I think it’s easy to become jaded and spoiled in this line of work. What with all the Dodge Challenger Hellcat driving and the like. After a few short minutes in the Mustang V6 I was all, “Meh! Needs more power! More power!”  I was thinking back to my time in the 2014 Ford Mustang GT, where gobs of power had me hilariously sideways at every single opportunity.

This V6 is more timid, with a smaller engine doesn’t have the visceral kick in the guts of the V8, but it’s still rear-wheel drive, and still a six-speed manual. So I was comparing the two, and I was wrong to do so. Dead wrong. So wrong. Wrong, wrong, wrongity wrong.

See, that Mustang GT was a $50,000 sports car (though you can buy it base for $38,000). This V6 is a $29,000 steal. Any grumbles I might have had about wanting more power were immediately extinguished when I looked at the pricing sheet. For $28,899 you get 300 hp and 280 lb-ft of torque and a rewarding six-speed manual. More than that, you get access to the brand cachet that is Mustang.

For the uninitiated, the V6 is barely distinguishable from the V8 – the six even has two exhaust outlets these days. To the vast majority of the population, when you drive any Mustang, you’re driving the epitome of the American sports car. The two-door fastback lines make kids of all ages stop and stare, and you’ll get the satisfaction of watching other drivers try to figure out which engine you’re running. To drive a Mustang is to buy into a powerful and evocative brand – which is what many people really want anyway. There are very few cars, if any, that you can spend less than $30,000 on and have that instant enviable brand recognition.

You might argue a Mini or a Fiat 500 does the same thing – and you’re right – but they don’t do it the same way. The association is different. Those cars are “cute” to most, and “cool” to a few of us, the Mustang is just plain “cool” to a much broader swathe of the populace.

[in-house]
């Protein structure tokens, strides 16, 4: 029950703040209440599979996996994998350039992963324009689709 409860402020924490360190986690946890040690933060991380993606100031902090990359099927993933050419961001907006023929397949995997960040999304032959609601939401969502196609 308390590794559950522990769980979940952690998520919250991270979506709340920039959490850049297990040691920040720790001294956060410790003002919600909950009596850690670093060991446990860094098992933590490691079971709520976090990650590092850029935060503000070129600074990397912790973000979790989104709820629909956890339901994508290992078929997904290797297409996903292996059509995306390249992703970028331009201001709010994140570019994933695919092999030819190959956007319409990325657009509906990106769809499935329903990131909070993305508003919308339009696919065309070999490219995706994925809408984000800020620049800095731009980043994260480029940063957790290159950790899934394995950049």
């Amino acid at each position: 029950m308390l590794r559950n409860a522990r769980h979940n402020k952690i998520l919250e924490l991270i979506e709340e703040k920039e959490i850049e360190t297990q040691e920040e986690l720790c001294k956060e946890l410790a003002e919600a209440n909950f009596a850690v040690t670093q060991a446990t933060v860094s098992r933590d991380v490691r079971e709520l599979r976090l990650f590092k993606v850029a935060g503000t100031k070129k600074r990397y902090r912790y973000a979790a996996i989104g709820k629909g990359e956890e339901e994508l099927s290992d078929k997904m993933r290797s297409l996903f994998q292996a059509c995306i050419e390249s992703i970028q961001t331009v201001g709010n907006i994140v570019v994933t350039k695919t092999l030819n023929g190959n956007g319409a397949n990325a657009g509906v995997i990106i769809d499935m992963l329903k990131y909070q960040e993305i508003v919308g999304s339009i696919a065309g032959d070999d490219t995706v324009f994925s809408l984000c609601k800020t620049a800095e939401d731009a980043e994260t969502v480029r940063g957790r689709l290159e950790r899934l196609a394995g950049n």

But it’s not just the image that’s the same for much less money. You get the same revised suspension setup as the GT, double-ball-joint MacPherson strut with stabilizer bar up front and integral-link independent with coil springs and stabilizer bar. That “independent” bit is new for this edition and the subject of much debate. For some, it’s an unwelcome break from tradition. For me, it’s a long-overdue upgrade that elevates the Mustang to a proper, modern car worthy of the global market.

The suspension is calibrated slightly differently to the GT trim, obviously, but the basic fundamentals are still there. The previous Mustang had a lot of bump-steer, this one doesn’t. It’s got a little push (aka understeer) which is not as easy to correct with the throttle in V6 form. The steering wheel offers decent feedback and a welcome amount of heft in all three selectable modes. To be fair I couldn’t tell much difference between Sport, Normal and Comfort, and apart from my initial play never used that button again. I didn’t need to.

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